This April 25, 2013 Wall Street Journal article, “Chilly North Sea Comes Back to Life: New Technology Is Set to Liberate Natural Gas That for 25 Years Was Trapped Beneath Sea Floor,” tells the story of significant advances in deep sea drilling technologies.
If companies can discover, drill, and deliver oil from stormy North Sea locations, why can’t firms similarly find and drill oil from Santa Barbara and other offshore California oil fields?
But environmentalists, as well as average citizens, fear offshore oil spills and oil-drenched sea birds–and that gets back to the Santa Barbara oil spill (1969), the third largest in history after the Deepwater Horizon (2010) and Exxon Valdez (1989) spills.
Natural Oil Seeps
Yes, it is a tragedy when seabirds and other animals are caught in manmade oil spills. But what about natural oil seeps? [Read more →]
June 13, 2013 3 Comments
“Eternal vigilance is the price of liberty. Power is ever stealing from the many to the few.”
- Wendell Phillips (1852)
Government wealth transfers from the many to the few is called the concentrated benefits, diffuse costs problem. Certain companies and projects get the loot–one hundred cents on the dollar–while the rest of us (taxpayers) pay an incalculable fraction per redistributionist dollar.
Democracy is perverted too because the majority would say “no” if directly asked but are far too busy tending to their own (nonpolitical) lives. Michael Giberson found this in a 1935 book explaining the passage of the Smoot-Hawley Tariff of 1932:
Although . . . theoretically the interests supporting and opposed to legislation . . . are approximately equal, the pressures upon Congress are extremely unbalanced. That is to say, the pressures supporting the tariff are made overwhelming by the fact that the opposition is negligible.
And so the common-good side must mobilize to expose such exploitation that naturally occurs in a mixed economy where organized interests infest government.
Big Government Energy (BGE)
Government goes to those who show up. BGE–wind power, on-grid solar, ethanol, and battery/EVs–are camped in Washington. They are decades into the rent-seeking game because their goods (bads?) depend on it.
That is why their millions of dollars of loot must be tracked and exposed. Enter www.energysubsidies.org, just launched by the Institute for Energy Research (IER) to allow policymakers, government officials, researchers, journalists, and the general public to get the factual story of taxpayer-funded energy subsidies, including federal loan guarantees, grants, and various tax credits. [Read more →]
June 12, 2013 4 Comments
“What we ask for is a more rigorous education on energy and environmental issues. Today’s students do not learn even basic facts about the energy sources that make our civilization possible. But they are encouraged to take strong policy positions on the basis of extremely speculative predictions by individuals and institutions who falsely claim to represent the conclusions of all informed scientists.”
Dear American Universities,
You have no doubt heard the calls by certain environmentalist groups for you to publicly divest your endowments of any investments in the fossil fuel industry. We ask that you reject these calls as an attempt to silence legitimate debate about our energy and environmental future.
The leaders of the divestment movement say it is not debatable that the fossil fuel industry is “Public Enemy Number One”—that it deserves to be publicly humiliated by having America’s leading educational institutions single it out for divestment. But the divestment movement refuses to grapple with, let alone educate students about, the staggering, and arguably irreplaceable, benefits we derive from that industry. [Read more →]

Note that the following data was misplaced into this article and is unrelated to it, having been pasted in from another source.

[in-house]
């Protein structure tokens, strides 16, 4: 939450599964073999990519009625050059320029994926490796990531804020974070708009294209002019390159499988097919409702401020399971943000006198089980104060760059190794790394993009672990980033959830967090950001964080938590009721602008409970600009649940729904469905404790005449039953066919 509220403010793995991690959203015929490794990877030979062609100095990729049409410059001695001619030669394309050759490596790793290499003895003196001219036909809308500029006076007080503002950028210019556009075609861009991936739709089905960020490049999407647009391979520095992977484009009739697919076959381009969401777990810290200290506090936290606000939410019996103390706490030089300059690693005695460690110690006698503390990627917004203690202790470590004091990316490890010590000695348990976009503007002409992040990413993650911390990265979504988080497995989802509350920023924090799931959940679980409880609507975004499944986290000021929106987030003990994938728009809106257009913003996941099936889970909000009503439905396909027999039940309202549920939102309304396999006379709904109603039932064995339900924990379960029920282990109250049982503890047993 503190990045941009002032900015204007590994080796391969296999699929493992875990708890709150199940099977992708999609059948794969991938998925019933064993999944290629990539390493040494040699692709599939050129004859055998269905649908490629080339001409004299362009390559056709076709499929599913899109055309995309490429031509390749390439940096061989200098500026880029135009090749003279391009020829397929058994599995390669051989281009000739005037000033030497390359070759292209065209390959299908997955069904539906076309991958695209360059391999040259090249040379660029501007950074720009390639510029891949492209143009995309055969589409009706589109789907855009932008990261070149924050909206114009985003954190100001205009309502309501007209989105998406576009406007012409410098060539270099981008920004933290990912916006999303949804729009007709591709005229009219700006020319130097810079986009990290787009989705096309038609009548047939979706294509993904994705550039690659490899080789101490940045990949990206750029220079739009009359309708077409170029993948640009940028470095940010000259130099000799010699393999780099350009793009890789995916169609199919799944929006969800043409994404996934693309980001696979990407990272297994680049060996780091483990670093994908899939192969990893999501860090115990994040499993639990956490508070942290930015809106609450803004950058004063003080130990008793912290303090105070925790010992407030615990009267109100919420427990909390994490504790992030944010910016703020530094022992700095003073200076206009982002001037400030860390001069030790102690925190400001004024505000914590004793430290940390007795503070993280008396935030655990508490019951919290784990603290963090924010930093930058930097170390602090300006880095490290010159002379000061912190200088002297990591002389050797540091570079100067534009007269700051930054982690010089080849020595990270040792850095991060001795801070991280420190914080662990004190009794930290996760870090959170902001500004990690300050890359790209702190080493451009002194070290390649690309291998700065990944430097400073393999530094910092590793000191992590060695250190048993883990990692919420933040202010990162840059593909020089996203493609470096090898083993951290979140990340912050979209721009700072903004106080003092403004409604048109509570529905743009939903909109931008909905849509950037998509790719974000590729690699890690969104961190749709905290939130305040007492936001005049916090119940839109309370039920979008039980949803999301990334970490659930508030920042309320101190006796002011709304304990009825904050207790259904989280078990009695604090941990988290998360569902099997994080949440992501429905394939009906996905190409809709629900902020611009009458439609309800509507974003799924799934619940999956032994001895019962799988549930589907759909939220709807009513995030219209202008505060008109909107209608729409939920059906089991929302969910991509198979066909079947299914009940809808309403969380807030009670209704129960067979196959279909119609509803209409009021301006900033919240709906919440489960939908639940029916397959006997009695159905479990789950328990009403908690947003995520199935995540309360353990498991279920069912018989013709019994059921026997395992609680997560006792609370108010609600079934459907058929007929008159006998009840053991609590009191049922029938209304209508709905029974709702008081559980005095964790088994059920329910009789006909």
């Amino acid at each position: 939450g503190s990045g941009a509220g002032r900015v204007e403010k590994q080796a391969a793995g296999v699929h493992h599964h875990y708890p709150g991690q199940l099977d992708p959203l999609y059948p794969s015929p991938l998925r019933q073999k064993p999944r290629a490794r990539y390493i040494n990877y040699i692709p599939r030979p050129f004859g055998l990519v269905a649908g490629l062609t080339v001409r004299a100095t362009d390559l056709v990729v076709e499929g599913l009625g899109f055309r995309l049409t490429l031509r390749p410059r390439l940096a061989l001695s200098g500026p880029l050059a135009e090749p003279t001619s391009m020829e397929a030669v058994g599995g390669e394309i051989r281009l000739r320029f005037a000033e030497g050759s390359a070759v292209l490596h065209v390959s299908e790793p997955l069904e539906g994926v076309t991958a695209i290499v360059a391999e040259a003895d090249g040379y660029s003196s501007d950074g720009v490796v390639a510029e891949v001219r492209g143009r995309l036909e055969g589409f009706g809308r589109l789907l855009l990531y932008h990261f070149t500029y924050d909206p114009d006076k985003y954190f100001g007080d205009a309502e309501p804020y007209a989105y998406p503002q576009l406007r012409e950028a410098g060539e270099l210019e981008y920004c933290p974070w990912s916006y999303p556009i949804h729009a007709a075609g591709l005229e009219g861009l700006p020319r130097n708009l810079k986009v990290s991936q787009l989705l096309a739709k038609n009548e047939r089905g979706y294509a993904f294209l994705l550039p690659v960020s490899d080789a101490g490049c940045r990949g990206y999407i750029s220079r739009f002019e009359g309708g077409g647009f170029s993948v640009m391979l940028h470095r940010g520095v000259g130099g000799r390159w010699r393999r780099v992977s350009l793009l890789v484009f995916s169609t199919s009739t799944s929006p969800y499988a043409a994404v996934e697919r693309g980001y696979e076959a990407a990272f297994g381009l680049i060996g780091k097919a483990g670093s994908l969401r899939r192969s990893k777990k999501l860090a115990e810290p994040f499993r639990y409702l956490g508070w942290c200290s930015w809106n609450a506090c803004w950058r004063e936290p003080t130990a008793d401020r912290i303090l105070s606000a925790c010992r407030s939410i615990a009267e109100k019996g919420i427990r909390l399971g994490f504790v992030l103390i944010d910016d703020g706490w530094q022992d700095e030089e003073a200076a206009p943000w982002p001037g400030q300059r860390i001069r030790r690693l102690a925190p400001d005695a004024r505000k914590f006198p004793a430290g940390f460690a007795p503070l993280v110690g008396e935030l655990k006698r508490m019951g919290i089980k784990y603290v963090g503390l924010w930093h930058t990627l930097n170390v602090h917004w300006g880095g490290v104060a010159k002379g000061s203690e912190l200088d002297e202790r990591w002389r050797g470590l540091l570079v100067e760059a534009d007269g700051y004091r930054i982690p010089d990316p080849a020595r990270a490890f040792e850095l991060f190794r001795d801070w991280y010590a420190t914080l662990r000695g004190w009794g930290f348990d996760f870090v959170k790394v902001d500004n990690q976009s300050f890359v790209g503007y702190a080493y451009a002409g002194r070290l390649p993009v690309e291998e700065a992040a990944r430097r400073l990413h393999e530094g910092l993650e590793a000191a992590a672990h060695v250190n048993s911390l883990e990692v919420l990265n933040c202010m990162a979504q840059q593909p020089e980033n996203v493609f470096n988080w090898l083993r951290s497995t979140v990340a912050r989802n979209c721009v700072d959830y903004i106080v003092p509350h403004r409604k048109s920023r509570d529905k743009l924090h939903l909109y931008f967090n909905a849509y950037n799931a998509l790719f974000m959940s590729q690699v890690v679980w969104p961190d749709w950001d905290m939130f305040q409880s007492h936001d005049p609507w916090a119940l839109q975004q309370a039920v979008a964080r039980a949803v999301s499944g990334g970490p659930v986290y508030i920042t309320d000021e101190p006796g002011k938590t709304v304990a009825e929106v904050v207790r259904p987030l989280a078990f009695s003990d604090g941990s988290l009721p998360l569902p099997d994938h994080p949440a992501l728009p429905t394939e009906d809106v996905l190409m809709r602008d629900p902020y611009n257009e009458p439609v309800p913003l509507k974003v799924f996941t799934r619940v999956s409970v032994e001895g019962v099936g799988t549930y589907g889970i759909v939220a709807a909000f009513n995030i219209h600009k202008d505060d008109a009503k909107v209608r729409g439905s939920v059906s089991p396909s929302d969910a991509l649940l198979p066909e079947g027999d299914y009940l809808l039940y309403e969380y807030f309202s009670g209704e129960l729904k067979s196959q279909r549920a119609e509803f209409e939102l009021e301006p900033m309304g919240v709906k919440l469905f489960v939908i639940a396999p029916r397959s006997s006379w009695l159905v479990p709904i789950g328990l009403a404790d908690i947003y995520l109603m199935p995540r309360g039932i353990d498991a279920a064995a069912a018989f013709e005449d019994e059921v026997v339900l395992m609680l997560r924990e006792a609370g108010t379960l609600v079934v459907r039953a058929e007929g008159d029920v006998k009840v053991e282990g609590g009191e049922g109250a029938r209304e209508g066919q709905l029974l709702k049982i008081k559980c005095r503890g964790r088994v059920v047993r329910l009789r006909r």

June 11, 2013 7 Comments
“As long as the EPA continues to rely on assumptions about industry activity that are not, in fact, based on actual industry activity, their estimates for methane emissions will remain wrong. The fact that those assumptions result in inflated emissions estimates makes the agency’s conscious decision not to adjust its methods even more troubling.”
Last month, the EPA released its latest Greenhouse Gas Inventory, in which the agency significantly lowered its estimate of the amount of methane emissions from natural gas systems. But even with those dramatic revisions, EPA still has a long way to go to get this right.
In its fact sheet about its changes to methane emissions estimates, EPA admits that at least some of its prior methods for collecting emissions data were flawed:
The study data show that there is more widespread use of emissions control technologies than had been assumed in the previous Inventory. It also demonstrated that duration of emissions from liquids unloading activities is shorter than had been assumed in the previous Inventory.
The key word here is “assumed.” While EPA’s current revisions are certainly an improvement and bring its estimates closer to accuracy, there are still a number of assumptions that are simply wrong. Digging deeper, and frankly speaking, it’s difficult to ascertain anything other than a fundamental lack of understanding of the actual development process. [Read more →]
June 10, 2013 No Comments
“It’s not unlawful to run an ad hominem presidency. It’s merely shameful. The great rhetorical specialty of this president has been his unrelenting attribution of bad faith to those who disagree with him. He acts on principle; they from the basest of instincts.”
- Charles Krauthammer, “There’s a Fly in My Soup,” Washington Post, May 23, 2013.
The alarmist/statist side of the energy/environmental debate is losing intellectually and now politically. The agenda of inferior energies simply cannot stand up to a combination of analytic failure, government failure, and real-world realities. The oil and gas boom … the cessation of global warming; improving air and water quality … alternative energy busts ….
And as the alarmists have become ever more argumentative and shrill, even (former) allies and sympathizers are seeing a quasi-religious, nonintellectual, even ugly aspect to the Climate Progress view of the world.
In short, climate alarmism and government-forced energy transformation is in real trouble.
Smears and Jeers: All You Got?
Guilt-by-association and ad hominem argumentation are in full force (as in a recent professor-versus politician debate on climate-change public policy). And so it was when Elliott Negin of the Union of Concerned Scientists portrayed the Institute for Energy Research (IER) and its advocacy arm, the American Energy Alliance (AEA), as “a front organization for the oil and gas industry.” His Huffington Post piece was titled: “Unreliable Sources: How the Media Help the Kochs and ExxonMobil Spread Climate Disinformation.”
June 7, 2013 1 Comment